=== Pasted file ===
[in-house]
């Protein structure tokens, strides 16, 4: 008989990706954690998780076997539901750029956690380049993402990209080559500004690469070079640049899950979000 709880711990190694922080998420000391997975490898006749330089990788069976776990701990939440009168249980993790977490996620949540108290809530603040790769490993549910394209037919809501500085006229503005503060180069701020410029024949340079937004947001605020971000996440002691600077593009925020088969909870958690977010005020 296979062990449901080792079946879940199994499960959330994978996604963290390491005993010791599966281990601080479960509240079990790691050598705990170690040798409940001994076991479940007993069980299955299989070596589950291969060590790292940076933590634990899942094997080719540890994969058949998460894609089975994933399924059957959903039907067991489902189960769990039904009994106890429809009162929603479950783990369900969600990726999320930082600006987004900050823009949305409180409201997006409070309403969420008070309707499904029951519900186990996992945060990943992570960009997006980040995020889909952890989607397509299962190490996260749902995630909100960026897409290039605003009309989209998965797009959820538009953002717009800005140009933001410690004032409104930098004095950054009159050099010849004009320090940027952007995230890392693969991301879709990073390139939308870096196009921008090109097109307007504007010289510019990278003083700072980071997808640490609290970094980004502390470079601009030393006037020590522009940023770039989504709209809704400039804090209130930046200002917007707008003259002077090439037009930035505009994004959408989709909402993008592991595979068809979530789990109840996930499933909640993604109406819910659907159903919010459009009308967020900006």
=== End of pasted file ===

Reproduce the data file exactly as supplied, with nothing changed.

[in-house]
């Protein structure tokens, strides 16, 4: 008989990706954690998780076997539901750029956690380049993402990209080559500004690469070079640049899950979000 709880711990190694922080998420000391997975490898006749330089990788069976776990701990939440009168249980993790977490996620949540108290809530603040790769490993549910394209037919809501500085006229503005503060180069701020410029024949340079937004947001605020971000996440002691600077593009925020088969909870958690977010005020 296979062990449901080792079946879940199994499960959330994978996604963290390491005993010791599966281990601080479960509240079990790691050598705990170690040798409940001994076991479940007993069980299955299989070596589950291969060590790292940076933590634990899942094997080719540890994969058949998460894609089975994933399924059957959903039907067991489902189960769990039904009994106890429809009162929603479950783990369900969600990726999320930082600006987004900050823009949305409180409201997006409070309403969420008070309707499904029951519900186990996992945060990943992570960009997006980040995020889909952890989607397509299962190490996260749902995630909100960026897409290039605003009309989209998965797009959820538009953002717009800005140009933001410690004032409104930098004095950054009159050099010849004009320090940027952007995230890392693969991301879709990073390139939308870096196009921008090109097109307007504007010289510019990278003083700072980071997808640490609290970094980004502390470079601009030393006037020590522009940023770039989504709209809704400039804090209130930046200002917007707008003259002077090439037009930035505009994004959408989709909402993008592991595979068809979530789990109840996930499933909640993604109406819910659907159903919010459009009308967020900006």